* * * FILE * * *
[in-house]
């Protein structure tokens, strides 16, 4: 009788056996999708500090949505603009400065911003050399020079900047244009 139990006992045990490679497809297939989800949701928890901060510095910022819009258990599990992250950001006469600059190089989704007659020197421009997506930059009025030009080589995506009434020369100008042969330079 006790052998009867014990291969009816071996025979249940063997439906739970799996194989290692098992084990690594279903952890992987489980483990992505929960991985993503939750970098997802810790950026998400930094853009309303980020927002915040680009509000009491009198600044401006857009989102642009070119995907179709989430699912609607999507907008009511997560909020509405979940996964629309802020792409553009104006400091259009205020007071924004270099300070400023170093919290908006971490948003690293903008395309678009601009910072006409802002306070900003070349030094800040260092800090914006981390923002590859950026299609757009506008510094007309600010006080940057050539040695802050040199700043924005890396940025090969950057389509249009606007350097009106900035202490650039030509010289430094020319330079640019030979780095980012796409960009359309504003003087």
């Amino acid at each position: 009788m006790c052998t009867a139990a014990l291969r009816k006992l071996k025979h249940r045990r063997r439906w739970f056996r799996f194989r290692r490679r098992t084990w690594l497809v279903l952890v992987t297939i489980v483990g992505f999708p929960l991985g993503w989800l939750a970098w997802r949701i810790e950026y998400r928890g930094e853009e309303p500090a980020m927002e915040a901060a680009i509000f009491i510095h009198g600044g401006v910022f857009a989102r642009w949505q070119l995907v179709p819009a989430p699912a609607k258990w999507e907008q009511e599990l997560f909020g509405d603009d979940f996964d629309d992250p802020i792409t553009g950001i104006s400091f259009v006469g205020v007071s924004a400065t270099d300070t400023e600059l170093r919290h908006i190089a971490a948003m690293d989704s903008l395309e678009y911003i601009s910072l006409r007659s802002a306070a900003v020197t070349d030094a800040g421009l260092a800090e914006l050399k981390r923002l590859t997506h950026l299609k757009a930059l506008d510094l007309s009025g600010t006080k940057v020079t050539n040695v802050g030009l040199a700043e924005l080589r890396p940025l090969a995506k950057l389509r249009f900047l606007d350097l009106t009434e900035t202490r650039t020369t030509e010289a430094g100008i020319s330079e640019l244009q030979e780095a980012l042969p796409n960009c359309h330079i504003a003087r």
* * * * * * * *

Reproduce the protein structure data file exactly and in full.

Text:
[in-house]
């Protein structure tokens, strides 16, 4: 009788056996999708500090949505603009400065911003050399020079900047244009 139990006992045990490679497809297939989800949701928890901060510095910022819009258990599990992250950001006469600059190089989704007659020197421009997506930059009025030009080589995506009434020369100008042969330079 006790052998009867014990291969009816071996025979249940063997439906739970799996194989290692098992084990690594279903952890992987489980483990992505929960991985993503939750970098997802810790950026998400930094853009309303980020927002915040680009509000009491009198600044401006857009989102642009070119995907179709989430699912609607999507907008009511997560909020509405979940996964629309802020792409553009104006400091259009205020007071924004270099300070400023170093919290908006971490948003690293903008395309678009601009910072006409802002306070900003070349030094800040260092800090914006981390923002590859950026299609757009506008510094007309600010006080940057050539040695802050040199700043924005890396940025090969950057389509249009606007350097009106900035202490650039030509010289430094020319330079640019030979780095980012796409960009359309504003003087």
């Amino acid at each position: 009788m006790c052998t009867a139990a014990l291969r009816k006992l071996k025979h249940r045990r063997r439906w739970f056996r799996f194989r290692r490679r098992t084990w690594l497809v279903l952890v992987t297939i489980v483990g992505f999708p929960l991985g993503w989800l939750a970098w997802r949701i810790e950026y998400r928890g930094e853009e309303p500090a980020m927002e915040a901060a680009i509000f009491i510095h009198g600044g401006v910022f857009a989102r642009w949505q070119l995907v179709p819009a989430p699912a609607k258990w999507e907008q009511e599990l997560f909020g509405d603009d979940f996964d629309d992250p802020i792409t553009g950001i104006s400091f259009v006469g205020v007071s924004a400065t270099d300070t400023e600059l170093r919290h908006i190089a971490a948003m690293d989704s903008l395309e678009y911003i601009s910072l006409r007659s802002a306070a900003v020197t070349d030094a800040g421009l260092a800090e914006l050399k981390r923002l590859t997506h950026l299609k757009a930059l506008d510094l007309s009025g600010t006080k940057v020079t050539n040695v802050g030009l040199a700043e924005l080589r890396p940025l090969a995506k950057l389509r249009f900047l606007d350097l009106t009434e900035t202490r650039t020369t030509e010289a430094g100008i020319s330079e640019l244009q030979e780095a980012l042969p796409n960009c359309h330079i504003a003087r």